– Plastic toys do not like ovens.
– The fire department in Austin has at least a 5-minute response time.
– The spin cycle on the washing machine does not make earthworms dizzy.
– It will, however, make cats dizzy.
– Cats throw up twice their body weight when dizzy.
– Quiet does not necessarily mean don’t worry.
– A good sense of humor will get you through most problems in life
(unfortunately, mostly in retrospect).

[from Filomena]

I think NASCAR would be much more exciting if, like in a skating rink, every 15 minutes someone announced it was time to reverse direction.

An article in National Geographic several years ago provided a penetrating picture of God’s wings.

After a forest fire in Yellowstone National Park, forest rangers began their trek up a mountain to assess the inferno’s damage. One ranger found a bird literally petrified in ashes, perched statuesquely on the ground at the base of a tree. Somewhat sickened by the eerie sight, he knocked over the bird with a stick. When he gently struck it, three tiny chicks scurried from under their dead mother’s wings. The loving mother, keenly aware of impending disaster, had carried her offspring to the base of the tree and had gathered them under her wings, instinctively knowing that the toxic smoke would rise. She could have flown to safety but had refused to abandon her babies. When the blaze had arrived and the heat had scorched her small body, the mother had remained steadfast. Because she had been willing to die, those under the cover of her wings would live.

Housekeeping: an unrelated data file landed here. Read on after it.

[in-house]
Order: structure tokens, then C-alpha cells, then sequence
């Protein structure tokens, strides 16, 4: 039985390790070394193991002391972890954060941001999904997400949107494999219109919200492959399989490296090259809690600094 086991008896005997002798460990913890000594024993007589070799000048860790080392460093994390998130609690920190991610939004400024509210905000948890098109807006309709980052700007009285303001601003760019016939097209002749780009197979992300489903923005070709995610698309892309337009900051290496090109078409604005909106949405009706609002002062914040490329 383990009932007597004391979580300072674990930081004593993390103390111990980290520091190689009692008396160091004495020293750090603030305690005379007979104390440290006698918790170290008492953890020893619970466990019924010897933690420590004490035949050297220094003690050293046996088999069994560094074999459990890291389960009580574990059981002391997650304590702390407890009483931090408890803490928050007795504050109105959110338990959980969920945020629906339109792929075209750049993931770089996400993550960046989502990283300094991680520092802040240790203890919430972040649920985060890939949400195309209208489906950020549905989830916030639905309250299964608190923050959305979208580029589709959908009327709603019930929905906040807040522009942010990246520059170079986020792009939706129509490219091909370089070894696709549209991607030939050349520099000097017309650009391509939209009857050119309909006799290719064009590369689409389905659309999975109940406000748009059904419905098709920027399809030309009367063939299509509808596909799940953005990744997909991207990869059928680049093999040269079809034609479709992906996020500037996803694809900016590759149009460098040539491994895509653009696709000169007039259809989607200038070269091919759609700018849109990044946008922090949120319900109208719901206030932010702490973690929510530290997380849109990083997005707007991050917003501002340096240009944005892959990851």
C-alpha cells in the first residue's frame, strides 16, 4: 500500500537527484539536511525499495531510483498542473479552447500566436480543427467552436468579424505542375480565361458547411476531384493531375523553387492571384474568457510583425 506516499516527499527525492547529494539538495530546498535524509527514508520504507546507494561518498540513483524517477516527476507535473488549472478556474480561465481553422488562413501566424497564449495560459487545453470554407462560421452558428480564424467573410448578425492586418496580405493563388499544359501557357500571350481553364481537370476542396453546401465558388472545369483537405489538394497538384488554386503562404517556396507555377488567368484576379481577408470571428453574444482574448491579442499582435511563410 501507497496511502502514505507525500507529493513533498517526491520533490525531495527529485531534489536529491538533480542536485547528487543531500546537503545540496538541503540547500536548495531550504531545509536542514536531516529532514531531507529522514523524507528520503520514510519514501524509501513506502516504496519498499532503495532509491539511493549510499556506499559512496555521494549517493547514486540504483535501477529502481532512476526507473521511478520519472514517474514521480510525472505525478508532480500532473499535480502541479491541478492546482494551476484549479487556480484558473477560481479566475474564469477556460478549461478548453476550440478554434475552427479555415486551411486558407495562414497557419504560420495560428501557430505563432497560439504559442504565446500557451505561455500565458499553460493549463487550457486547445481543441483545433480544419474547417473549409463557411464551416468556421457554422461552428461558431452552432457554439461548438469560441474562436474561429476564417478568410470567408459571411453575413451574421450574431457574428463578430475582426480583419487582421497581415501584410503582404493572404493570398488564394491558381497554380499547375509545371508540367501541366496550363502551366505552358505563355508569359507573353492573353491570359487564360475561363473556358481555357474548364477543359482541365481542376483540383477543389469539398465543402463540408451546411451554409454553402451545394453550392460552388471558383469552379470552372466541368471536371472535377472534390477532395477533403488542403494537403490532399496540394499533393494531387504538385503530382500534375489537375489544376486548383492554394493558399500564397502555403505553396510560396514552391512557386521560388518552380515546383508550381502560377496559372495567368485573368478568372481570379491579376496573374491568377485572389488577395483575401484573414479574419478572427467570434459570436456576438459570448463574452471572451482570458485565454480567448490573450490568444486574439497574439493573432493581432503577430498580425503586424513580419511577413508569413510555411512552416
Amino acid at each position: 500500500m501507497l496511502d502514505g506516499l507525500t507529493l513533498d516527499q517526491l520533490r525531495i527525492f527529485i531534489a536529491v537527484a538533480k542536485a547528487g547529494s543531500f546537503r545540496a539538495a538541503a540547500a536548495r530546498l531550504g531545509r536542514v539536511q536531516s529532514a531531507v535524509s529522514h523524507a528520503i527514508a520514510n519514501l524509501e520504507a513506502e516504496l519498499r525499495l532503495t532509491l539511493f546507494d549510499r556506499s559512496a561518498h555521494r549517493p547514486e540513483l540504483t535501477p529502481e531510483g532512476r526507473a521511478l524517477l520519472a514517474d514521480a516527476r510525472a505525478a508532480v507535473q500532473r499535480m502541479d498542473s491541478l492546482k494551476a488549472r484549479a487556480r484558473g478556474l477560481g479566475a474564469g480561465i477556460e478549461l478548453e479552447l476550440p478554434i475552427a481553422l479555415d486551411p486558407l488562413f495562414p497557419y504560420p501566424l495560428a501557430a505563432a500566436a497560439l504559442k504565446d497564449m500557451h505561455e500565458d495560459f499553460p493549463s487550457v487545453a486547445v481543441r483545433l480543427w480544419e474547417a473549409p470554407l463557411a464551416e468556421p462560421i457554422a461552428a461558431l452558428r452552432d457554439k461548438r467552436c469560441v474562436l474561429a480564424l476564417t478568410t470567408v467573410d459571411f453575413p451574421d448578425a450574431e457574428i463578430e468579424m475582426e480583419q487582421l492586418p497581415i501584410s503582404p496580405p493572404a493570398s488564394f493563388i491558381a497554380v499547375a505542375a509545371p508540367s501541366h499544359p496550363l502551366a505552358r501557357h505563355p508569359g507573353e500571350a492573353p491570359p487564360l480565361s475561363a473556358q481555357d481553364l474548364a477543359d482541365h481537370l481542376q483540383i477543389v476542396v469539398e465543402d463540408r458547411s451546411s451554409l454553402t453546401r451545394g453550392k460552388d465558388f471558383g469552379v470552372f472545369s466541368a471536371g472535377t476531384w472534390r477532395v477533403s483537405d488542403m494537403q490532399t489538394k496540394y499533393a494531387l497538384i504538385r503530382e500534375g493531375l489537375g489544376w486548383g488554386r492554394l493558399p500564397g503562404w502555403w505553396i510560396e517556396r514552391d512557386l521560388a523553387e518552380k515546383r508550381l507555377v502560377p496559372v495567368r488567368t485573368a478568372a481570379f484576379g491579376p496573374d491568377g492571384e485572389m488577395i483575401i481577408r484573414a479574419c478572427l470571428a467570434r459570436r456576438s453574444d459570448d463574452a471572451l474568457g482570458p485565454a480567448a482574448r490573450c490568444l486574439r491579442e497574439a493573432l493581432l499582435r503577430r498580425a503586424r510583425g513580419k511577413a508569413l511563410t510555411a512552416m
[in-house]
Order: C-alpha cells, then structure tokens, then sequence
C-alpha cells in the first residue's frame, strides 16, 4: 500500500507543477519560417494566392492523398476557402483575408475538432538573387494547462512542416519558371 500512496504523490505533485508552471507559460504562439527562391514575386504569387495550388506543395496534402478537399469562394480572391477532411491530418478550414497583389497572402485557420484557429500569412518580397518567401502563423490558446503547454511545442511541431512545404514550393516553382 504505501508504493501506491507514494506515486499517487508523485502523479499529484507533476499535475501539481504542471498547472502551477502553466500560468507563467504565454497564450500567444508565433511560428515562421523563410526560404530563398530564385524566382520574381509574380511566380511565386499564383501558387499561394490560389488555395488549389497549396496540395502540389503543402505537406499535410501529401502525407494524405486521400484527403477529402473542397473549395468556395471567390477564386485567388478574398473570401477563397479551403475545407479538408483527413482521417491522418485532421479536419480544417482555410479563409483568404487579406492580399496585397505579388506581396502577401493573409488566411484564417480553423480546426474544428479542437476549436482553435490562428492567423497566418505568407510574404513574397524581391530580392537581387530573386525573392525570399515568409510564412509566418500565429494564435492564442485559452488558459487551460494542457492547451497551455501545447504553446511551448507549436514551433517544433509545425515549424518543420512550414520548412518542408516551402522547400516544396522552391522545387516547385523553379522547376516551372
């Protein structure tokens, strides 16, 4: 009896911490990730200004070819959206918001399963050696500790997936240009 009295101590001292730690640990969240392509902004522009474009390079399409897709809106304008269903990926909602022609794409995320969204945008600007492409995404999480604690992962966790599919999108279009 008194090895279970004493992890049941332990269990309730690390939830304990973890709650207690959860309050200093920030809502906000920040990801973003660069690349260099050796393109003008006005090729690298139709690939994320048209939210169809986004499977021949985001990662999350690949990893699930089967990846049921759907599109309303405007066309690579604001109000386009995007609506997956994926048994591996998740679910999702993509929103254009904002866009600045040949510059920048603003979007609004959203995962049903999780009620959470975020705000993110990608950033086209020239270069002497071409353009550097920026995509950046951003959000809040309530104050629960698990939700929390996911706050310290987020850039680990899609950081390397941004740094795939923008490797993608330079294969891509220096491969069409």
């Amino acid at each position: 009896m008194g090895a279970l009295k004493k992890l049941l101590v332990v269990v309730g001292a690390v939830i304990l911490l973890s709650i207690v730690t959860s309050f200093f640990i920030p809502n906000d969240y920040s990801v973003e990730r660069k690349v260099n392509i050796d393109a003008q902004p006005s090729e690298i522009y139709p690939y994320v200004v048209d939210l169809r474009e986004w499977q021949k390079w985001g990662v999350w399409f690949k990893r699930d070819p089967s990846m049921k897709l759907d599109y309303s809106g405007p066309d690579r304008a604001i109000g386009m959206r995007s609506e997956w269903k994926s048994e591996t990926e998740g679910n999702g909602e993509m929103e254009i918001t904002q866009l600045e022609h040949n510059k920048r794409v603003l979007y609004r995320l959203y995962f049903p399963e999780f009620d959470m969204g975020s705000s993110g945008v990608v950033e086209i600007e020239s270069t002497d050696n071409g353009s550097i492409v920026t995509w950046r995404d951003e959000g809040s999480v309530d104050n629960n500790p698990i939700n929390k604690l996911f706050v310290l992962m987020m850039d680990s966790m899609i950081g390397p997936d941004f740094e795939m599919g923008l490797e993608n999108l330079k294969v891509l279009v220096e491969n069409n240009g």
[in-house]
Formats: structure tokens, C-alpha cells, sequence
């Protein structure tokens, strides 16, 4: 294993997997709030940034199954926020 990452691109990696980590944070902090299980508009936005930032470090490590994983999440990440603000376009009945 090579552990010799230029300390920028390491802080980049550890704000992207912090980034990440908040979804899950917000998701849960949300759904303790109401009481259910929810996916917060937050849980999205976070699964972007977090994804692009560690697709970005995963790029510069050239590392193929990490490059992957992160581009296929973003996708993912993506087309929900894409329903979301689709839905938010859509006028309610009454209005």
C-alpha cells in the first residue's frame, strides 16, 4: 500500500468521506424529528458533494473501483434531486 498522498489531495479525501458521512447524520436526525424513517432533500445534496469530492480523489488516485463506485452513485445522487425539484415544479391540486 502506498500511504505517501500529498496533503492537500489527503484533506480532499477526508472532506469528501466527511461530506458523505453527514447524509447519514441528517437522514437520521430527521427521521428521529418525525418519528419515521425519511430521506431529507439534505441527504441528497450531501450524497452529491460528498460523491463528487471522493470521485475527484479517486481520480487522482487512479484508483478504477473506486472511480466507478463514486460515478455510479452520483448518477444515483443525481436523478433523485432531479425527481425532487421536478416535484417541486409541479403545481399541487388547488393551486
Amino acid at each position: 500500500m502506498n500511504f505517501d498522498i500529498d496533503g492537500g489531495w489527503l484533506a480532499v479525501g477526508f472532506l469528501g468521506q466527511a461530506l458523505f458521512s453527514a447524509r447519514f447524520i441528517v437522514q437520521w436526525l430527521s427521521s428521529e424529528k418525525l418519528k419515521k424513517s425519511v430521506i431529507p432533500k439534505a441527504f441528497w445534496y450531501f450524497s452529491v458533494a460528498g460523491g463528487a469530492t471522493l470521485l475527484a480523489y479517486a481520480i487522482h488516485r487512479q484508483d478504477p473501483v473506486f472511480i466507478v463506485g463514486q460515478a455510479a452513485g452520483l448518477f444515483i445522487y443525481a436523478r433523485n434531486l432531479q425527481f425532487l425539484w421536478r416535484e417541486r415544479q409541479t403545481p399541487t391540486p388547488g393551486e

“He will cover you with his feathers, and under his
wings you will find refuge.” (Psalm 91:4).

[Received from Laurie Westman]


One of the intriguing characters in literature and opera is Dr. Faust. The character of Faust was based on a German legend about a man who made a pact with the devil, surrendering his soul in exchange for youth, knowledge, and magical powers.

One artist put the legend onto canvas, depicting the story of Faust as a grim chess game. On one side of the table sits Faust, a symbol of men and women in the world, with only three or four pieces on the board in front of him. His face is contorted in despair. On the other side of the table the devil sits back in his chair gloating over his apparent victory. The artist titled his painting, “Checkmate.” A chess master came to the art gallery, stood before the picture, and studied it for a long time. Then he exclaimed, “It’s not over! It’s not checkmate! The king and the knight still have another move!”

Many times throughout history it has appeared that Satan is winning the game. The god of this world seems to control the board. Yet, Jesus Christ has the final move. Paul could boldly assert, “The God of peace will crush Satan under your feet shortly” (Romans 16:20). The evil one cannot and will not win. As Christians, we can live in the sturdy confidence that the game isn’t over till it’s over. -HWR